The Southern District of New York has held that YouTube enjoys the protections of the Digital Millennium Copyright Act (DMCA) “safeguard” exception for Internet Service Providers.
Section 512(c) of the DMCA protects ISPs from copyright infringement claims for storing user-uploaded infringing content so long as the ISP does not have “actual knowledge” of the infringement or “is not aware of the facts and circumstances from which infringing activity is apparent” or expeditiously removes the infringing content upon receiving notice of the violation. The Court has ruled that YouTube benefits from the DMCA’s safeguard because its services are analogous to that of an ISP (it provides storage for user uploads of videos) and it does not directly benefit from the uploaded content (e.g., YouTube does not charge people to watch the uploaded videos).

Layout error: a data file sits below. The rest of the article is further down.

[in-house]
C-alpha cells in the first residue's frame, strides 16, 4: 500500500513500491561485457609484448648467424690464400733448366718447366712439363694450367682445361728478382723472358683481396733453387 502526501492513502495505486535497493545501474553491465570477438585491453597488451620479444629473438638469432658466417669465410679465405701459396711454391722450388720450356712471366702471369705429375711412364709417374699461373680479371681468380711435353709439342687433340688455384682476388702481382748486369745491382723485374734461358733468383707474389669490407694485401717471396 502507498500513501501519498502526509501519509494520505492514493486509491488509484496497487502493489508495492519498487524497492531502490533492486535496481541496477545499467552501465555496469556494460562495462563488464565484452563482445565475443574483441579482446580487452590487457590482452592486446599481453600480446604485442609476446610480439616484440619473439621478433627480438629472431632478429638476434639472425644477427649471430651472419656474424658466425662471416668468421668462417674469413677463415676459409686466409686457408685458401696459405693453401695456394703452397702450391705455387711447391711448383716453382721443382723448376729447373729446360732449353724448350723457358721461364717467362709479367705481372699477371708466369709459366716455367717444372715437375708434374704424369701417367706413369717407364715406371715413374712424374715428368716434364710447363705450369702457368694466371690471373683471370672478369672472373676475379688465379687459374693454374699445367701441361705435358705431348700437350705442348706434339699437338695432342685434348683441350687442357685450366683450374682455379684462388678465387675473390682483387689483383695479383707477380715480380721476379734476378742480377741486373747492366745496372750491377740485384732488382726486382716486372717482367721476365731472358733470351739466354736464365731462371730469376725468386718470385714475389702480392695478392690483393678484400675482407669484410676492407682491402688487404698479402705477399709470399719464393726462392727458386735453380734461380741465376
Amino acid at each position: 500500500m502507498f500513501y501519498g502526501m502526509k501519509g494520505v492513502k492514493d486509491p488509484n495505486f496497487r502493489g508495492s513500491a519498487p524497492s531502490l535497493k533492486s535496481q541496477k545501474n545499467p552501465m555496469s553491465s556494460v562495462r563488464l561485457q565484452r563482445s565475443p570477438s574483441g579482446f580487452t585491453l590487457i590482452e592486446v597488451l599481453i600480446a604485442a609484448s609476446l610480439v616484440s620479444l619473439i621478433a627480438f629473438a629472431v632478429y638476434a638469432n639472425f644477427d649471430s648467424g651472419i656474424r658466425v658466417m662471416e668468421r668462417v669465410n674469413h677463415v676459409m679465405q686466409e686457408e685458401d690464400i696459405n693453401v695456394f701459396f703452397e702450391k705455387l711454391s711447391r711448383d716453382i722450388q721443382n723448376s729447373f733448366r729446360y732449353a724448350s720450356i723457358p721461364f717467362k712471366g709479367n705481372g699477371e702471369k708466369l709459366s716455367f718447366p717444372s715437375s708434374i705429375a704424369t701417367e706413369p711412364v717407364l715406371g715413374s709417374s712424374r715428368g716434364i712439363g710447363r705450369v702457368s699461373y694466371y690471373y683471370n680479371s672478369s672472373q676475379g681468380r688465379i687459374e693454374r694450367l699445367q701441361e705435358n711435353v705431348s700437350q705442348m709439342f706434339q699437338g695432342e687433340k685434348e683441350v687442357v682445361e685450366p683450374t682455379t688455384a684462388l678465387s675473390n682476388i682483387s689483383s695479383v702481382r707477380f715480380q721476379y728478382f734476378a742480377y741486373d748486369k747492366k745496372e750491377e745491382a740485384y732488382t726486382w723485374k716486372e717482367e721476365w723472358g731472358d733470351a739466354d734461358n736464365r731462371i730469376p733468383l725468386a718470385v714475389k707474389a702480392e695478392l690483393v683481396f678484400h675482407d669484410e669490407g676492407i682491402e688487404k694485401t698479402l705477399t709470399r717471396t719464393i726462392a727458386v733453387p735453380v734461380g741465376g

The most interesting aspect of this case is the Court’s decision that YouTube’s general knowledge that users tend to upload infringing content (like music videos) does not raise sufficient “red flags” to count as being “aware of the facts and circumstances from which infringing activity is apparent.”
In other words, YouTube knows that it hosts infringing content; we, the users, know that YouTube hosts infringing content; the entire world pretty much knows that YouTube hosts infringing content; but this knowledge is too “general” to raise red flags of infringement. Thus YouTube is liable only if YouTube is notified of infringement by the content owner and then fails to expeditiously remove that content.
This is a big ruling for publishers of user-based content who, by emulating YouTube’s Terms of Service and Policy, can likewise shield themselves under the DMCA’s safeguard.
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